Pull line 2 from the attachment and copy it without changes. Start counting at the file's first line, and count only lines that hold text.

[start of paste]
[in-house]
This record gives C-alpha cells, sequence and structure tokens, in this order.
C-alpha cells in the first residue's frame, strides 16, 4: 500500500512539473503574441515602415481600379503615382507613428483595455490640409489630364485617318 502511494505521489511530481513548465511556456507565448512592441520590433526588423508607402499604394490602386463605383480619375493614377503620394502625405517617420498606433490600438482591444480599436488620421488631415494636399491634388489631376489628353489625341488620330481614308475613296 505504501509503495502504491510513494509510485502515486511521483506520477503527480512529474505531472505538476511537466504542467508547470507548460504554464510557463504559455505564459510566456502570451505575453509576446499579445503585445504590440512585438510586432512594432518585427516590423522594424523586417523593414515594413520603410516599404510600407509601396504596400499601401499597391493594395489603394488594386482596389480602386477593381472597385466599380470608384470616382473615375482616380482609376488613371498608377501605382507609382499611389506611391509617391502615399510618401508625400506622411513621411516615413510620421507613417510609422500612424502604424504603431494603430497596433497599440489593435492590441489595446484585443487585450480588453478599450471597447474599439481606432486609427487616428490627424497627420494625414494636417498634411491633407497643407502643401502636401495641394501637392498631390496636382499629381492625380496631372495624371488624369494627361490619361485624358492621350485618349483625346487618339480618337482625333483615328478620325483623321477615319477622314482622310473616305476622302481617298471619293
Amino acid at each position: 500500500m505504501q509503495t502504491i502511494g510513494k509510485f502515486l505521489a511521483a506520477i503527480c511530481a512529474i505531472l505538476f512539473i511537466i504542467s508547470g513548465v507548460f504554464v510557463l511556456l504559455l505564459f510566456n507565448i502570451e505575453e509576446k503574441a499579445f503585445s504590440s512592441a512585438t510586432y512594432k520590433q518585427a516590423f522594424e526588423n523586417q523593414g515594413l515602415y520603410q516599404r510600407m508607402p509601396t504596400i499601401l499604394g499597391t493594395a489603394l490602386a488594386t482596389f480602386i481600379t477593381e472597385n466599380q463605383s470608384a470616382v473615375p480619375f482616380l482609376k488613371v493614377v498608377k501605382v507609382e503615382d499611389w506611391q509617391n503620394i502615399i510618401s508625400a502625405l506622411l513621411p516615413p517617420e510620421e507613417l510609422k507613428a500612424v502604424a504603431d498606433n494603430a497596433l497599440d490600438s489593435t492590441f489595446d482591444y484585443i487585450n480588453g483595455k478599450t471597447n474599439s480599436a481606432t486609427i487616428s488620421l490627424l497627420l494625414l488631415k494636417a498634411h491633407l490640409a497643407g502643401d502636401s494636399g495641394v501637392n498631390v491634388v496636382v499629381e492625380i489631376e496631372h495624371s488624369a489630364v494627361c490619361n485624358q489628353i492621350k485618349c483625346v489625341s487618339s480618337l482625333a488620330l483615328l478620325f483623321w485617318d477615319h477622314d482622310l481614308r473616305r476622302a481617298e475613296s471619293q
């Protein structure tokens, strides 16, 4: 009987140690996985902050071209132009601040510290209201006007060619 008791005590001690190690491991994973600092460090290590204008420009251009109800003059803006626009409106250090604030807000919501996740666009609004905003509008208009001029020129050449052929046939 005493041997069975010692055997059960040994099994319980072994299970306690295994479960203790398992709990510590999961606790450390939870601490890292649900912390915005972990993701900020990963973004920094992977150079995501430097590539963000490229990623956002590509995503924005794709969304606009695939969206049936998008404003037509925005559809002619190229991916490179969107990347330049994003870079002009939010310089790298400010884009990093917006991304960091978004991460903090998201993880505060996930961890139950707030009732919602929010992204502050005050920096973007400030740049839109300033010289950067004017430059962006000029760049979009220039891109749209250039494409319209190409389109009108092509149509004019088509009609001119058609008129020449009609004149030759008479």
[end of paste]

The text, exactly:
This record gives C-alpha cells, sequence and structure tokens, in this order.